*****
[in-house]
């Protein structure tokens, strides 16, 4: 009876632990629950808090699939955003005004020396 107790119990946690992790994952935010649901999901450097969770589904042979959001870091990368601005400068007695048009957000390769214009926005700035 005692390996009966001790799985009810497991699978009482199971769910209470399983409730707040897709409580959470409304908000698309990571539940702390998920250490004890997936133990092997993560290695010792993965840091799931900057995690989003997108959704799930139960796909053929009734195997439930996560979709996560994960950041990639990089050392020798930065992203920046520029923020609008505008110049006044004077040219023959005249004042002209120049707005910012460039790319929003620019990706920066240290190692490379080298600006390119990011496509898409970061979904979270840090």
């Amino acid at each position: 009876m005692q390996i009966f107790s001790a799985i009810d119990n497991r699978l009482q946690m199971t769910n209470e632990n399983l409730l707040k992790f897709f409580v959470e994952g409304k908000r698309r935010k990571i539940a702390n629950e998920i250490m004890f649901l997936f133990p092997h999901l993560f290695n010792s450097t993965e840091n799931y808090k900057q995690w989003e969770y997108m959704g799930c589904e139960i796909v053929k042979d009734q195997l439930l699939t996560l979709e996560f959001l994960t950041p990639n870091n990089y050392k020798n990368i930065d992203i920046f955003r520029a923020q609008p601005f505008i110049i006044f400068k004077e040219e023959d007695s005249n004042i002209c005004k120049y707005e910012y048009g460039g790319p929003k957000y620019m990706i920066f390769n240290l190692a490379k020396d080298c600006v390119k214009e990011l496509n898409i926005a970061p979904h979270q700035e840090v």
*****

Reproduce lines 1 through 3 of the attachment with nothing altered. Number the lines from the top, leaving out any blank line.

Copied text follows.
[in-house]
């Protein structure tokens, strides 16, 4: 009876632990629950808090699939955003005004020396 107790119990946690992790994952935010649901999901450097969770589904042979959001870091990368601005400068007695048009957000390769214009926005700035 005692390996009966001790799985009810497991699978009482199971769910209470399983409730707040897709409580959470409304908000698309990571539940702390998920250490004890997936133990092997993560290695010792993965840091799931900057995690989003997108959704799930139960796909053929009734195997439930996560979709996560994960950041990639990089050392020798930065992203920046520029923020609008505008110049006044004077040219023959005249004042002209120049707005910012460039790319929003620019990706920066240290190692490379080298600006390119990011496509898409970061979904979270840090």
């Amino acid at each position: 009876m005692q390996i009966f107790s001790a799985i009810d119990n497991r699978l009482q946690m199971t769910n209470e632990n399983l409730l707040k992790f897709f409580v959470e994952g409304k908000r698309r935010k990571i539940a702390n629950e998920i250490m004890f649901l997936f133990p092997h999901l993560f290695n010792s450097t993965e840091n799931y808090k900057q995690w989003e969770y997108m959704g799930c589904e139960i796909v053929k042979d009734q195997l439930l699939t996560l979709e996560f959001l994960t950041p990639n870091n990089y050392k020798n990368i930065d992203i920046f955003r520029a923020q609008p601005f505008i110049i006044f400068k004077e040219e023959d007695s005249n004042i002209c005004k120049y707005e910012y048009g460039g790319p929003k957000y620019m990706i920066f390769n240290l190692a490379k020396d080298c600006v390119k214009e990011l496509n898409i926005a970061p979904h979270q700035e840090v």